Net Present Value (NPV)

Discounting the value of all future cash flows over an investment's entire life to the present

Author: Manu Lakshmanan
Manu Lakshmanan
Manu Lakshmanan
Management Consulting | Strategy & Operations

Prior to accepting a position as the Director of Operations Strategy at DJO Global, Manu was a management consultant with McKinsey & Company in Houston. He served clients, including presenting directly to C-level executives, in digital, strategy, M&A, and operations projects.

Manu holds a PHD in Biomedical Engineering from Duke University and a BA in Physics from Cornell University.

Reviewed By: Andy Yan
Andy Yan
Andy Yan
Investment Banking | Corporate Development

Before deciding to pursue his MBA, Andy previously spent two years at Credit Suisse in Investment Banking, primarily working on M&A and IPO transactions. Prior to joining Credit Suisse, Andy was a Business Analyst Intern for Capital One and worked as an associate for Cambridge Realty Capital Companies.

Andy graduated from University of Chicago with a Bachelor of Arts in Economics and Statistics and is currently an MBA candidate at The University of Chicago Booth School of Business with a concentration in Analytical Finance.

Last Updated:May 12, 2022

Net present value (NPV) is a method of valuation where the value of an asset or business is considered equal to the sum of the discounted future cash flows it generates. Discounting the future cash flows allows adjusting the risk inherent in an investment. This intrinsic valuation method compares the present value of future cash flows with the initial investment to evaluate profitability. 

An appropriate discount rate needs to be calculated to discount the future cash flows. The rate can be a required rate of return, the weighted average cost of capital (WACC), or the risk-free rate. Discounting the future cash flows helps to account for the risk of a particular investment and the time value of money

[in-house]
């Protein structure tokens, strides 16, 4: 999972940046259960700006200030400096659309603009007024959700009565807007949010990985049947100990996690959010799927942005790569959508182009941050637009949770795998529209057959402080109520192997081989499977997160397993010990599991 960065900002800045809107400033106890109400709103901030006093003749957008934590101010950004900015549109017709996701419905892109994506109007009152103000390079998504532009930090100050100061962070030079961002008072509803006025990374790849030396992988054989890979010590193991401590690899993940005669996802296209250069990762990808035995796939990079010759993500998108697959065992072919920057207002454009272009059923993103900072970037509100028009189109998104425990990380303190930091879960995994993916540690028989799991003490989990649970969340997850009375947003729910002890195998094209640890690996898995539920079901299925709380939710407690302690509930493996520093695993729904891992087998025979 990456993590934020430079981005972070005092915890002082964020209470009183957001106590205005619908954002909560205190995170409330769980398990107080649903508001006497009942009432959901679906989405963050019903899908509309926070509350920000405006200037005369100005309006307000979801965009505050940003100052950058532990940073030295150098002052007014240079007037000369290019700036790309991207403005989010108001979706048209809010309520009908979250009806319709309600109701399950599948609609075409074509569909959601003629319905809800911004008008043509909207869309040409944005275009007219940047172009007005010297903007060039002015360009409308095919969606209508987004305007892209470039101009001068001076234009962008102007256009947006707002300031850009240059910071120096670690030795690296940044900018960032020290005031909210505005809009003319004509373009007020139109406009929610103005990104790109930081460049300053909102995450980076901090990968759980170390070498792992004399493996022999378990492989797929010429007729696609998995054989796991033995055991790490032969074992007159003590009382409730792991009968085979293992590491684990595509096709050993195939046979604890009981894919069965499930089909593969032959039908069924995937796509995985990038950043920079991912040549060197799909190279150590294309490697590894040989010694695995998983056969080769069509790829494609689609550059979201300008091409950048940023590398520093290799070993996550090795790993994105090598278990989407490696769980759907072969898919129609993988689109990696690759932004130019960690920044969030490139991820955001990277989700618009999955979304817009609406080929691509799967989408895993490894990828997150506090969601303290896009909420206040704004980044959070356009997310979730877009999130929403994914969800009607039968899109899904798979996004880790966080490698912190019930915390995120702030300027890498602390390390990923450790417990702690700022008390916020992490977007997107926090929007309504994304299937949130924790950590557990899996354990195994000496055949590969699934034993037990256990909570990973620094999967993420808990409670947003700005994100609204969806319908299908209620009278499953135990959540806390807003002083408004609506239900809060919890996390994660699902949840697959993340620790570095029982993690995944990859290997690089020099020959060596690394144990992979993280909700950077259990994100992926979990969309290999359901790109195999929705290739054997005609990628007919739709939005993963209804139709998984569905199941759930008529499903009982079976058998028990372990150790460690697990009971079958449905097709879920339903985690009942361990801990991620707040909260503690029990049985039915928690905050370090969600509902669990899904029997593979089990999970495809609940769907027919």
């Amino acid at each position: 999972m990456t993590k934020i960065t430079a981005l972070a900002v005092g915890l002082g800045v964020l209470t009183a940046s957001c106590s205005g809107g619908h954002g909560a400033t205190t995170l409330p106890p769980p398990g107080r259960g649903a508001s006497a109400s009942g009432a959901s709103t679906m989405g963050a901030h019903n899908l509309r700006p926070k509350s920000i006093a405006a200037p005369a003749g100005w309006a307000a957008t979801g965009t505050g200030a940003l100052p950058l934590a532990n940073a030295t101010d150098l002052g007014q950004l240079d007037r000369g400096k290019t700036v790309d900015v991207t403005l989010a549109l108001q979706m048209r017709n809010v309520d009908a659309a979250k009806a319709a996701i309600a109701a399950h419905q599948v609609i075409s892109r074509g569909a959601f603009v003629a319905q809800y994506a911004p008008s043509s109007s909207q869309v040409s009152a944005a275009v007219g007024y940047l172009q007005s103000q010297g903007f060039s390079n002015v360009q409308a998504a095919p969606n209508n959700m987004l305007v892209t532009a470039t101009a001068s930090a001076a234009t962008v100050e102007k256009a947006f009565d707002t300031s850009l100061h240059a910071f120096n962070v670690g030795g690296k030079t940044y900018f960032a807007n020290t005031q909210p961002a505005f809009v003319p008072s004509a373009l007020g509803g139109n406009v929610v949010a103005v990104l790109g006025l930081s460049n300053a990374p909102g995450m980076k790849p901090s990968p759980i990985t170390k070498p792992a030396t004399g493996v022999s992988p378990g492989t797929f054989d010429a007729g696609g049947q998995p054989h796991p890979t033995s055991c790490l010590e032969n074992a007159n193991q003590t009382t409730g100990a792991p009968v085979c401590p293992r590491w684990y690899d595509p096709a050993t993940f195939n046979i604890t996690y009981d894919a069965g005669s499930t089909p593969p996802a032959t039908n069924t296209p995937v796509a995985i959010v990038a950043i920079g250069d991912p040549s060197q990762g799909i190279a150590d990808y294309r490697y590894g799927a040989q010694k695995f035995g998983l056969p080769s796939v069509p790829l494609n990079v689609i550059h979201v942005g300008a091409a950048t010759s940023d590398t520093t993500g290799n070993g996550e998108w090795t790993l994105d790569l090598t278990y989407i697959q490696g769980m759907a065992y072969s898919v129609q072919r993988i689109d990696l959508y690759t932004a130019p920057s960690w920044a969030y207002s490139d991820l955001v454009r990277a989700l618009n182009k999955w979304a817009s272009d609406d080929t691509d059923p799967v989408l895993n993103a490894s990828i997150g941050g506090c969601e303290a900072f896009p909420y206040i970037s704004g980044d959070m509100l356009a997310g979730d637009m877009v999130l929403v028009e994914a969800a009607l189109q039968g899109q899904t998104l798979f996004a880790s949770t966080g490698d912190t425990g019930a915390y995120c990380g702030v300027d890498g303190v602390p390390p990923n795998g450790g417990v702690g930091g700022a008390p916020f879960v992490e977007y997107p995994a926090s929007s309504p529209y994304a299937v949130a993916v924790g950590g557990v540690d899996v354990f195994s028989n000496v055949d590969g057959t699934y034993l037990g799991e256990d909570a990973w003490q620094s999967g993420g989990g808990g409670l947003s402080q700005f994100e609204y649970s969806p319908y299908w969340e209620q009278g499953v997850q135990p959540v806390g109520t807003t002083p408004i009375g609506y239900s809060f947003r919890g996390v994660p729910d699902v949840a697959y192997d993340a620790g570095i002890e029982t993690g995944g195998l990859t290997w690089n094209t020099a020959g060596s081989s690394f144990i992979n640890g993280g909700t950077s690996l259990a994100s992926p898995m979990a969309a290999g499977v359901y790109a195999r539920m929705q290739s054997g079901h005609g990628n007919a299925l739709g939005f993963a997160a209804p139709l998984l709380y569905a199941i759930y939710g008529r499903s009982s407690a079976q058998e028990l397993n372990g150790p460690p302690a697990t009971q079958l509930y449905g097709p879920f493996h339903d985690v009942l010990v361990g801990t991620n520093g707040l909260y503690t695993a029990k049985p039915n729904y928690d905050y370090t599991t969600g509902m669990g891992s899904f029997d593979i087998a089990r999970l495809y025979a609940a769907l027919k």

The time value of money is a financial concept that assumes money available in the present is more valuable than the same amount of money in the future. This is because money in the present can be invested to generate returns over time. 

Net present value differs from the present value in that it accounts for the initial cash outflow involved in an investment. The present value represents the discounted future cash flows. The net present value will represent the discounted future cash flows left over after subtracting the initial investment. 

When the net present value is positive, it indicates that the investment opportunity will be profitable. This means that the discounted value of the investments’ future cash flows surpasses the initial capital invested. Therefore, in theory, only investment opportunities with a positive net present value should be undertaken. 

Meanwhile, if the net present value is negative, it indicates that the investment opportunity will lose money. This means the discounted value of the investment’s future cash flows is less than the initial capital invested.

If the net present value equals zero, the investment will not be profitable or unprofitable but will break even. This means the discounted value of the investments’ future cash flows equals the initial capital invested.

The Italian mathematician Fibonacci is the first person on record to discuss present value. In his book Liber Abaci published in 1202, he discussed various topics, including the Fibonacci series, international trade, distributing joint venture profits, and present value. Fibonacci illustrates the concept of present value with an example that involves a king issuing an annuity to a soldier. 

Economist Irving Fisher modernized the concept of net present value in the early 1900s. Irving Fisher’s book The Rate of Interest, published in 1907, revitalized the use of present value for assessing prospective investments. In the book, he claimed that the true value of an asset was the present value of the asset’s future generated income. 

Free Resources

To continue learning and advancing your career, check out these additional helpful WSO resources: